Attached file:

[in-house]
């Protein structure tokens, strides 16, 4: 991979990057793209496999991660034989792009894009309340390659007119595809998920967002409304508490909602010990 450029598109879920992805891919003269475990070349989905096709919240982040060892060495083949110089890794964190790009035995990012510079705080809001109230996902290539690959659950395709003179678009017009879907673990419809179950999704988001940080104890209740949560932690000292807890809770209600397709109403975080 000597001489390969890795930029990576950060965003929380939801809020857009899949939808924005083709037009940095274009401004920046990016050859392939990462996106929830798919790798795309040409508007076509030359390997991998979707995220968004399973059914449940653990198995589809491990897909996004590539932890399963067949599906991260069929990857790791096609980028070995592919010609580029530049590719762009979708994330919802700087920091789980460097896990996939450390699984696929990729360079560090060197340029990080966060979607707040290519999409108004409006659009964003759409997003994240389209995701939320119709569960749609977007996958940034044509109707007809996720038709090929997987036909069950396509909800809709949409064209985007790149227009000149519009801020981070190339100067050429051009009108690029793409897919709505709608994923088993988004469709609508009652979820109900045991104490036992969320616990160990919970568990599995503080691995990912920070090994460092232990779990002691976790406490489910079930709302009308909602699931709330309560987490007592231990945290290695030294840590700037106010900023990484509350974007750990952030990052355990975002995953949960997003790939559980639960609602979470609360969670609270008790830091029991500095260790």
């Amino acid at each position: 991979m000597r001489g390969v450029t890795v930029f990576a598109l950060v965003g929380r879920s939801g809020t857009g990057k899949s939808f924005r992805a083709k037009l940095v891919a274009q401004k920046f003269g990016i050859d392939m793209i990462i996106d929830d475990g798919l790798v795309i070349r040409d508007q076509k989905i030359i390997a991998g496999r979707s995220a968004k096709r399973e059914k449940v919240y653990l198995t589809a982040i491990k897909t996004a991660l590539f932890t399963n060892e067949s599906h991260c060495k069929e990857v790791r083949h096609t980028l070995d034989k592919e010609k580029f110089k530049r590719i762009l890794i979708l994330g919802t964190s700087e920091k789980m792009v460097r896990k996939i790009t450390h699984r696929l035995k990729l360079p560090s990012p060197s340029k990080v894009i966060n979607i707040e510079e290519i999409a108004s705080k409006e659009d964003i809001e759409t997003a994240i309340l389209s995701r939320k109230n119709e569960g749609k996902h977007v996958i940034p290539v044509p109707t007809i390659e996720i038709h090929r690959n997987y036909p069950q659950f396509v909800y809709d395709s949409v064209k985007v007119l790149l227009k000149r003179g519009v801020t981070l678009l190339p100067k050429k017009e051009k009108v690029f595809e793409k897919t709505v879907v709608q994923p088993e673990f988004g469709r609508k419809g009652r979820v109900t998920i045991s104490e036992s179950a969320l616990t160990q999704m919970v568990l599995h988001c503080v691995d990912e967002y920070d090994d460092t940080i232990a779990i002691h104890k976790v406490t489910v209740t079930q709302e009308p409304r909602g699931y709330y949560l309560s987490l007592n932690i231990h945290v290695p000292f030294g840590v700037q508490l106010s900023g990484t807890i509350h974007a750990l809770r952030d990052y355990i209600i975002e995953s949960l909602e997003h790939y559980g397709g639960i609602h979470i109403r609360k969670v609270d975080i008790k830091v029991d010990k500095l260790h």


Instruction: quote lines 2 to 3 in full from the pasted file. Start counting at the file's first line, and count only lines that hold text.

């Protein structure tokens, strides 16, 4: 991979990057793209496999991660034989792009894009309340390659007119595809998920967002409304508490909602010990 450029598109879920992805891919003269475990070349989905096709919240982040060892060495083949110089890794964190790009035995990012510079705080809001109230996902290539690959659950395709003179678009017009879907673990419809179950999704988001940080104890209740949560932690000292807890809770209600397709109403975080 000597001489390969890795930029990576950060965003929380939801809020857009899949939808924005083709037009940095274009401004920046990016050859392939990462996106929830798919790798795309040409508007076509030359390997991998979707995220968004399973059914449940653990198995589809491990897909996004590539932890399963067949599906991260069929990857790791096609980028070995592919010609580029530049590719762009979708994330919802700087920091789980460097896990996939450390699984696929990729360079560090060197340029990080966060979607707040290519999409108004409006659009964003759409997003994240389209995701939320119709569960749609977007996958940034044509109707007809996720038709090929997987036909069950396509909800809709949409064209985007790149227009000149519009801020981070190339100067050429051009009108690029793409897919709505709608994923088993988004469709609508009652979820109900045991104490036992969320616990160990919970568990599995503080691995990912920070090994460092232990779990002691976790406490489910079930709302009308909602699931709330309560987490007592231990945290290695030294840590700037106010900023990484509350974007750990952030990052355990975002995953949960997003790939559980639960609602979470609360969670609270008790830091029991500095260790």
């Amino acid at each position: 991979m000597r001489g390969v450029t890795v930029f990576a598109l950060v965003g929380r879920s939801g809020t857009g990057k899949s939808f924005r992805a083709k037009l940095v891919a274009q401004k920046f003269g990016i050859d392939m793209i990462i996106d929830d475990g798919l790798v795309i070349r040409d508007q076509k989905i030359i390997a991998g496999r979707s995220a968004k096709r399973e059914k449940v919240y653990l198995t589809a982040i491990k897909t996004a991660l590539f932890t399963n060892e067949s599906h991260c060495k069929e990857v790791r083949h096609t980028l070995d034989k592919e010609k580029f110089k530049r590719i762009l890794i979708l994330g919802t964190s700087e920091k789980m792009v460097r896990k996939i790009t450390h699984r696929l035995k990729l360079p560090s990012p060197s340029k990080v894009i966060n979607i707040e510079e290519i999409a108004s705080k409006e659009d964003i809001e759409t997003a994240i309340l389209s995701r939320k109230n119709e569960g749609k996902h977007v996958i940034p290539v044509p109707t007809i390659e996720i038709h090929r690959n997987y036909p069950q659950f396509v909800y809709d395709s949409v064209k985007v007119l790149l227009k000149r003179g519009v801020t981070l678009l190339p100067k050429k017009e051009k009108v690029f595809e793409k897919t709505v879907v709608q994923p088993e673990f988004g469709r609508k419809g009652r979820v109900t998920i045991s104490e036992s179950a969320l616990t160990q999704m919970v568990l599995h988001c503080v691995d990912e967002y920070d090994d460092t940080i232990a779990i002691h104890k976790v406490t489910v209740t079930q709302e009308p409304r909602g699931y709330y949560l309560s987490l007592n932690i231990h945290v290695p000292f030294g840590v700037q508490l106010s900023g990484t807890i509350h974007a750990l809770r952030d990052y355990i209600i975002e995953s949960l909602e997003h790939y559980g397709g639960i609602h979470i109403r609360k969670v609270d975080i008790k830091v029991d010990k500095l260790h």